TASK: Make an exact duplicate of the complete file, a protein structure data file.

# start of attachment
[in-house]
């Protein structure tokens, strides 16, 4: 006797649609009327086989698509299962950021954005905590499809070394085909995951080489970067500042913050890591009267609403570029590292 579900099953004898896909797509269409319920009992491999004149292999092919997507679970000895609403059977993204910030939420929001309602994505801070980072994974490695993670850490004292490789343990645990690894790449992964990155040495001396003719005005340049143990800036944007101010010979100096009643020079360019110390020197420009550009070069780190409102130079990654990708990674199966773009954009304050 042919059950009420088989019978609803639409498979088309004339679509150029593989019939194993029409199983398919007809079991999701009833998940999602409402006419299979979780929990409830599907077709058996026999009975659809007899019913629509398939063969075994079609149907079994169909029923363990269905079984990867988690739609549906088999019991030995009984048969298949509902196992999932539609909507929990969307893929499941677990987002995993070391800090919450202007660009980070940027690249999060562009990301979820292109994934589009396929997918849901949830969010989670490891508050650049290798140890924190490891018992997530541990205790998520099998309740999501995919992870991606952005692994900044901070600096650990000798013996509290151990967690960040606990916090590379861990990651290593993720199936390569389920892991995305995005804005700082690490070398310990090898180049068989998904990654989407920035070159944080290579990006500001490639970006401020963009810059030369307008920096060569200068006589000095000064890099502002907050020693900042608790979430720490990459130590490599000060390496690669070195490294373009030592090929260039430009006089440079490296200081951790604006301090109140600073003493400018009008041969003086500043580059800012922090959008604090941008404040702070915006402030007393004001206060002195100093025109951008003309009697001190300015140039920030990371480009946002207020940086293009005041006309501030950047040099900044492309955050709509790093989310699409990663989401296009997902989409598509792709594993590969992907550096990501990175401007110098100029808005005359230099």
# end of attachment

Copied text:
[in-house]
């Protein structure tokens, strides 16, 4: 006797649609009327086989698509299962950021954005905590499809070394085909995951080489970067500042913050890591009267609403570029590292 579900099953004898896909797509269409319920009992491999004149292999092919997507679970000895609403059977993204910030939420929001309602994505801070980072994974490695993670850490004292490789343990645990690894790449992964990155040495001396003719005005340049143990800036944007101010010979100096009643020079360019110390020197420009550009070069780190409102130079990654990708990674199966773009954009304050 042919059950009420088989019978609803639409498979088309004339679509150029593989019939194993029409199983398919007809079991999701009833998940999602409402006419299979979780929990409830599907077709058996026999009975659809007899019913629509398939063969075994079609149907079994169909029923363990269905079984990867988690739609549906088999019991030995009984048969298949509902196992999932539609909507929990969307893929499941677990987002995993070391800090919450202007660009980070940027690249999060562009990301979820292109994934589009396929997918849901949830969010989670490891508050650049290798140890924190490891018992997530541990205790998520099998309740999501995919992870991606952005692994900044901070600096650990000798013996509290151990967690960040606990916090590379861990990651290593993720199936390569389920892991995305995005804005700082690490070398310990090898180049068989998904990654989407920035070159944080290579990006500001490639970006401020963009810059030369307008920096060569200068006589000095000064890099502002907050020693900042608790979430720490990459130590490599000060390496690669070195490294373009030592090929260039430009006089440079490296200081951790604006301090109140600073003493400018009008041969003086500043580059800012922090959008604090941008404040702070915006402030007393004001206060002195100093025109951008003309009697001190300015140039920030990371480009946002207020940086293009005041006309501030950047040099900044492309955050709509790093989310699409990663989401296009997902989409598509792709594993590969992907550096990501990175401007110098100029808005005359230099």